“He was that rarest of men. One who simply did what he believed was right. Nothing more, nothing less.” – Charlie Mechem
This month marks the 50th anniversary of the Apollo 11 space mission and the landing of the Apollo Lunar Module Eagle on the moon. Astronauts Neil Armstrong, Buzz Aldrin and Mike Collins set out on a dangerous mission and their accomplishment remains unparalleled to this day. Director David Fairhead’s new documentary simply titled Armstrong focuses on Commander Neil Armstrong. Through archival footage and interviews with the family members and peers who knew him best, the film takes us on a journey through the life of an extraordinary yet reserved man. Actor Harrison Ford narrates the film using Armstrong’s own words in the absence of the man himself who passed away in 2012.
As a young boy fascinated with airplanes, Armstrong sought out a pilot license before he even wanted to drive a car. Soaring above the earth was his natural state of being and his early training as a pilot led to his career as a fighter pilot in the Navy. A near death experience during the Korean War changed his life forever and set the course for his future career as an astronaut. The documentary explores his early days as a pilot, his education and transition into NASA, his home life, the tragic loss of his two year old daughter Karen, his work on Project Mercury, Project Gemini and Apollo 11 and most notably Armstrong’s life and career after that epic mission. Helping paint a portrait of this legendary man are his sons Mark and Rick Armstrong, his first wife Janet Armstrong, his sister June, plus various friends and peers as well as astronauts Joe Engle, David Scott, Frank Borman and Mike Collins, all legends in and of themselves.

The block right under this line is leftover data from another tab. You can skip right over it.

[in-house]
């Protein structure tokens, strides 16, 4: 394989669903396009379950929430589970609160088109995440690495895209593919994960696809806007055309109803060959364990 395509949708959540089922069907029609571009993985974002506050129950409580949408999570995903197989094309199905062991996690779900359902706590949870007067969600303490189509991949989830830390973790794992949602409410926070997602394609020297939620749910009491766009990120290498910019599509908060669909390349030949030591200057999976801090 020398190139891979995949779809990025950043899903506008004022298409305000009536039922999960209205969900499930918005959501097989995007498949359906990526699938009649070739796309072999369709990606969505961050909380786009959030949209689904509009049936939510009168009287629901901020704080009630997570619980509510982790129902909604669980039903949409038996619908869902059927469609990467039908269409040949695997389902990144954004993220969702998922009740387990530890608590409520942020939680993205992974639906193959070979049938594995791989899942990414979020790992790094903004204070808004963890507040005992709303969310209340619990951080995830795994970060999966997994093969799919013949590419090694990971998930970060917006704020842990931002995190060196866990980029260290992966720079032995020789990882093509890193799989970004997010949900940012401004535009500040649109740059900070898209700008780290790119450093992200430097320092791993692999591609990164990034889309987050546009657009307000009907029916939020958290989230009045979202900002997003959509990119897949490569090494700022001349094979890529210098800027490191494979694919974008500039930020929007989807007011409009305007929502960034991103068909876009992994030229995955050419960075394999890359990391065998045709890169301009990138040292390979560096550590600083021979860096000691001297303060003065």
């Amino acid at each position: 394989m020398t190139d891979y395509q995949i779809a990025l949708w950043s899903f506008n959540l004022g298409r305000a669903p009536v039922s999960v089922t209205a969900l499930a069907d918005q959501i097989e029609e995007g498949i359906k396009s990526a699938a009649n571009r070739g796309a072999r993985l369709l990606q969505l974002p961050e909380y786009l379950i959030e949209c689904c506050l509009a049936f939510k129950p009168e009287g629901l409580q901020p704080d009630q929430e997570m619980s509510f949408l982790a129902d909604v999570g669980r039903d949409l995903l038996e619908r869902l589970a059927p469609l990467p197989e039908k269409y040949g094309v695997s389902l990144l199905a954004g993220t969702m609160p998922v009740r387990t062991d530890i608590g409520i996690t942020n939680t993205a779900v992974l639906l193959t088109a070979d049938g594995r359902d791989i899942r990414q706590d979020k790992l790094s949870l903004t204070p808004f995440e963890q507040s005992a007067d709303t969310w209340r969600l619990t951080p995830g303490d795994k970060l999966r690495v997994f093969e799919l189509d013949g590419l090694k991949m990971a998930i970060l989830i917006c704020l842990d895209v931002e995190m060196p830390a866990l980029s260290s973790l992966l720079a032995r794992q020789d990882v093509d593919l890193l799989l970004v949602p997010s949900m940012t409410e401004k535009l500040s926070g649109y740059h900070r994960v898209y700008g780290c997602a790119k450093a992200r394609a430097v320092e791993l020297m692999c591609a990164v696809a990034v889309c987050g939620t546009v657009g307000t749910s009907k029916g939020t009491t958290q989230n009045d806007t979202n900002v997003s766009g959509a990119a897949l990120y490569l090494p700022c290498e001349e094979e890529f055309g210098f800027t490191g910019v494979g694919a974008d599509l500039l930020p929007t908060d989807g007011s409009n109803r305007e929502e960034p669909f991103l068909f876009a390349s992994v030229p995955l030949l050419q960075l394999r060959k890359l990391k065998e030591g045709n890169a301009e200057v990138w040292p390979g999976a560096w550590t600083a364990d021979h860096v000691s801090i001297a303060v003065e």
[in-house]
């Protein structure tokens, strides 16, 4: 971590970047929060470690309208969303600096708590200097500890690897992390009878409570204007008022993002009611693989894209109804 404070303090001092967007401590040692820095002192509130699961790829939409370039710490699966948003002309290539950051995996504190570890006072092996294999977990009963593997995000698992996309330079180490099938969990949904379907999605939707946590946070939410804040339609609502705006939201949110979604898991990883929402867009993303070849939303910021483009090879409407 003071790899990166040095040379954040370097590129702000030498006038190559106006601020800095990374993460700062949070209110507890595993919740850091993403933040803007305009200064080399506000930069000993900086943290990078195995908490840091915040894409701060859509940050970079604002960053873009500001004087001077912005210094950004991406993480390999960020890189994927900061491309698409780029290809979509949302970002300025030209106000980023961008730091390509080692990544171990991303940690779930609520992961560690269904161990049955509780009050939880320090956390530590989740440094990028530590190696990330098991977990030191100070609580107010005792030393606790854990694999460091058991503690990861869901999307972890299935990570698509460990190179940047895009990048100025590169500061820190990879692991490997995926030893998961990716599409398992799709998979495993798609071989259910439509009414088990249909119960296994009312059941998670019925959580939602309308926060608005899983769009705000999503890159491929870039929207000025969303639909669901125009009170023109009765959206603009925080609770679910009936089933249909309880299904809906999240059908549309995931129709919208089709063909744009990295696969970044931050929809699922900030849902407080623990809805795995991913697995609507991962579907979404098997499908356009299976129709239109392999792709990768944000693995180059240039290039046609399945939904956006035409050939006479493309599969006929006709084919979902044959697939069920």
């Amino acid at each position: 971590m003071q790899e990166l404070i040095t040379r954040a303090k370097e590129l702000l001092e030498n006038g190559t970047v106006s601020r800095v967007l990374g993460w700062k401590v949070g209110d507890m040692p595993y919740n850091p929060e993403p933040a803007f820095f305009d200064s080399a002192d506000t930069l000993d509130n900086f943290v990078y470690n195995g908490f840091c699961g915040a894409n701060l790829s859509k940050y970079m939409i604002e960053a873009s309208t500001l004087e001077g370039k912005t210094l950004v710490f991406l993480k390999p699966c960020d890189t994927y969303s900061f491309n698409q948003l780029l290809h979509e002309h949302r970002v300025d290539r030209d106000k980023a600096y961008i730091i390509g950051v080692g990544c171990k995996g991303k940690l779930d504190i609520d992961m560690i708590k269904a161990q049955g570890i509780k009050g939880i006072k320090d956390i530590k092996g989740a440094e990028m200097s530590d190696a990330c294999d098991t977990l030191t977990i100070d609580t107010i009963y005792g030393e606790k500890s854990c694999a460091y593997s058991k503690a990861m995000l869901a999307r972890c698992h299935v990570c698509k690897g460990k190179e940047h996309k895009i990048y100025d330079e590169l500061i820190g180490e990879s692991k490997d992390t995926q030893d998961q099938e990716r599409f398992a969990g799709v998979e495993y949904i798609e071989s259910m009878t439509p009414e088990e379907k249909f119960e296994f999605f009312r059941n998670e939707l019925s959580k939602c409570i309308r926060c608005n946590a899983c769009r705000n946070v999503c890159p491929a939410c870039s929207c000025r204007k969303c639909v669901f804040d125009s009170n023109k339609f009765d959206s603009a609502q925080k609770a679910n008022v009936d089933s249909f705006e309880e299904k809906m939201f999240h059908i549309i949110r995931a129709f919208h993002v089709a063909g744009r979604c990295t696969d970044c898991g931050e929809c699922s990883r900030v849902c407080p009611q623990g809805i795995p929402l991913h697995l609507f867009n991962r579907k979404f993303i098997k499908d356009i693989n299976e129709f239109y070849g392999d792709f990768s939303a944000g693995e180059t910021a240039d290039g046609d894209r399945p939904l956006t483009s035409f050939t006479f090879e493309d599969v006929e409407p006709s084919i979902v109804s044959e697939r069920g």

The biggest takeaway from the documentary is the lost culture of mid-20th Century Cold War America. Throughout the film, Armstrong is presented as this man who believed in working hard, keeping your nose clean, not complaining and moving on from great tragedies. It was also an innovative time when the field of aeronautics and space exploration was new and rapidly changing. There was this intrinsic desire to accomplish big things for the advancement of mankind. It was a challenging era but also a ground-breaking one. Things have shifted so much and we’ve lost that desire to work hard, keep our emotions in check and to achieve goals for something bigger than ourselves.
Armstrong is an intimate portrait of an extraordinary individual and required viewing for anyone who appreciated Damien Chazelle’s biopic First Man but craved more. (You can read my review of that film here.) The greatest value this documentary has to offer is the abundance of pristine archival footage, including home video, news clips, footage from NASA, some of which has never before been seen by the public. It plays with format presenting much of this footage in the center of the screen rather than stretching it out to fit the widescreen. A biographical documentary or even a biopic that has the blessing of the subject’s family can be a double-edged sword in terms of output. There’s a benefit of having so much access to people close to the subject but it will come with an inherent bias that will filter the story. Viewers can take the documentary with a grain of salt while still appreciating the fresh new material it has to offer. I for one appreciate what biographic documentaries can do that biopics cannot; rely on the real footage and real stories to tell the story that needs to be told.
Armstrong released in theaters and on VOD from Gravitas Ventures on Friday July 12th.
Raquel Stecher View All
Well, I found ‘First Man’ pretty boring, so I do hope this is better.